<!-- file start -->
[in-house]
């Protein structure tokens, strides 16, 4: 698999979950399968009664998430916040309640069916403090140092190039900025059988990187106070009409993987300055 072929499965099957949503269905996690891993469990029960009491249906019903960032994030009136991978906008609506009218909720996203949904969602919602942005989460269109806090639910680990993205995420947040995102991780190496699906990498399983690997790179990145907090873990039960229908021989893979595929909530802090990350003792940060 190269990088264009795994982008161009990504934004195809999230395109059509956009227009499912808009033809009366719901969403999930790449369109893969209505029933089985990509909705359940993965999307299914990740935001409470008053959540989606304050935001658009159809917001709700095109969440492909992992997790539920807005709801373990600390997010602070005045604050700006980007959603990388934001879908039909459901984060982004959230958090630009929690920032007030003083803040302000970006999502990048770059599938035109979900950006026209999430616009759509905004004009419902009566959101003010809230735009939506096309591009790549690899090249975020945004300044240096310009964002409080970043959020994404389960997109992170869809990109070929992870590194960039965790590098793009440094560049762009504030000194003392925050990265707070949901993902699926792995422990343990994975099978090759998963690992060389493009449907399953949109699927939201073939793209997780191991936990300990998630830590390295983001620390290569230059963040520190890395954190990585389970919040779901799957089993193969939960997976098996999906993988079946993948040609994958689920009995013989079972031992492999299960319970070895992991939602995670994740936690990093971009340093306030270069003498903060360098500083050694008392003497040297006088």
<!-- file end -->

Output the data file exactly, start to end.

[in-house]
């Protein structure tokens, strides 16, 4: 698999979950399968009664998430916040309640069916403090140092190039900025059988990187106070009409993987300055 072929499965099957949503269905996690891993469990029960009491249906019903960032994030009136991978906008609506009218909720996203949904969602919602942005989460269109806090639910680990993205995420947040995102991780190496699906990498399983690997790179990145907090873990039960229908021989893979595929909530802090990350003792940060 190269990088264009795994982008161009990504934004195809999230395109059509956009227009499912808009033809009366719901969403999930790449369109893969209505029933089985990509909705359940993965999307299914990740935001409470008053959540989606304050935001658009159809917001709700095109969440492909992992997790539920807005709801373990600390997010602070005045604050700006980007959603990388934001879908039909459901984060982004959230958090630009929690920032007030003083803040302000970006999502990048770059599938035109979900950006026209999430616009759509905004004009419902009566959101003010809230735009939506096309591009790549690899090249975020945004300044240096310009964002409080970043959020994404389960997109992170869809990109070929992870590194960039965790590098793009440094560049762009504030000194003392925050990265707070949901993902699926792995422990343990994975099978090759998963690992060389493009449907399953949109699927939201073939793209997780191991936990300990998630830590390295983001620390290569230059963040520190890395954190990585389970919040779901799957089993193969939960997976098996999906993988079946993948040609994958689920009995013989079972031992492999299960319970070895992991939602995670994740936690990093971009340093306030270069003498903060360098500083050694008392003497040297006088």